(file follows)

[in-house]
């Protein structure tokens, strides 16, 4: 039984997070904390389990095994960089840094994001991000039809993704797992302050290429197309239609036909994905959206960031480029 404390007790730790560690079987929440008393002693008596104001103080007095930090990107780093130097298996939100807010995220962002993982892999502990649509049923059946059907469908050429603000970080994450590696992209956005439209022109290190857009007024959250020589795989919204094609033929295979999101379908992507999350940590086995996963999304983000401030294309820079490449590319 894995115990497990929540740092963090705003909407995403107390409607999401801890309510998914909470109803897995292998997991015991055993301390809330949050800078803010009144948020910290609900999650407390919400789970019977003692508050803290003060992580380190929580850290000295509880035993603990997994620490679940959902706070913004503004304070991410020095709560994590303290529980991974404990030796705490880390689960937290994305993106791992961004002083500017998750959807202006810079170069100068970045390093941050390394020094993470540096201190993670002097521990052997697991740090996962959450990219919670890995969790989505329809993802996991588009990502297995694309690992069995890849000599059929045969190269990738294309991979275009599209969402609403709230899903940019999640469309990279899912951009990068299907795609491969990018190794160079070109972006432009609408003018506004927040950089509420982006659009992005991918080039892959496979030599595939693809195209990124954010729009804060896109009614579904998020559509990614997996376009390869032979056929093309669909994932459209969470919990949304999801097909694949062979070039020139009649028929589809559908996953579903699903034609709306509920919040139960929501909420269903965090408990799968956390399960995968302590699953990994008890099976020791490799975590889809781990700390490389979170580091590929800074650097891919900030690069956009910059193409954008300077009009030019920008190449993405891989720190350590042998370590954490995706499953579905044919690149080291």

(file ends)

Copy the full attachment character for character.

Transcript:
[in-house]
């Protein structure tokens, strides 16, 4: 039984997070904390389990095994960089840094994001991000039809993704797992302050290429197309239609036909994905959206960031480029 404390007790730790560690079987929440008393002693008596104001103080007095930090990107780093130097298996939100807010995220962002993982892999502990649509049923059946059907469908050429603000970080994450590696992209956005439209022109290190857009007024959250020589795989919204094609033929295979999101379908992507999350940590086995996963999304983000401030294309820079490449590319 894995115990497990929540740092963090705003909407995403107390409607999401801890309510998914909470109803897995292998997991015991055993301390809330949050800078803010009144948020910290609900999650407390919400789970019977003692508050803290003060992580380190929580850290000295509880035993603990997994620490679940959902706070913004503004304070991410020095709560994590303290529980991974404990030796705490880390689960937290994305993106791992961004002083500017998750959807202006810079170069100068970045390093941050390394020094993470540096201190993670002097521990052997697991740090996962959450990219919670890995969790989505329809993802996991588009990502297995694309690992069995890849000599059929045969190269990738294309991979275009599209969402609403709230899903940019999640469309990279899912951009990068299907795609491969990018190794160079070109972006432009609408003018506004927040950089509420982006659009992005991918080039892959496979030599595939693809195209990124954010729009804060896109009614579904998020559509990614997996376009390869032979056929093309669909994932459209969470919990949304999801097909694949062979070039020139009649028929589809559908996953579903699903034609709306509920919040139960929501909420269903965090408990799968956390399960995968302590699953990994008890099976020791490799975590889809781990700390490389979170580091590929800074650097891919900030690069956009910059193409954008300077009009030019920008190449993405891989720190350590042998370590954490995706499953579905044919690149080291």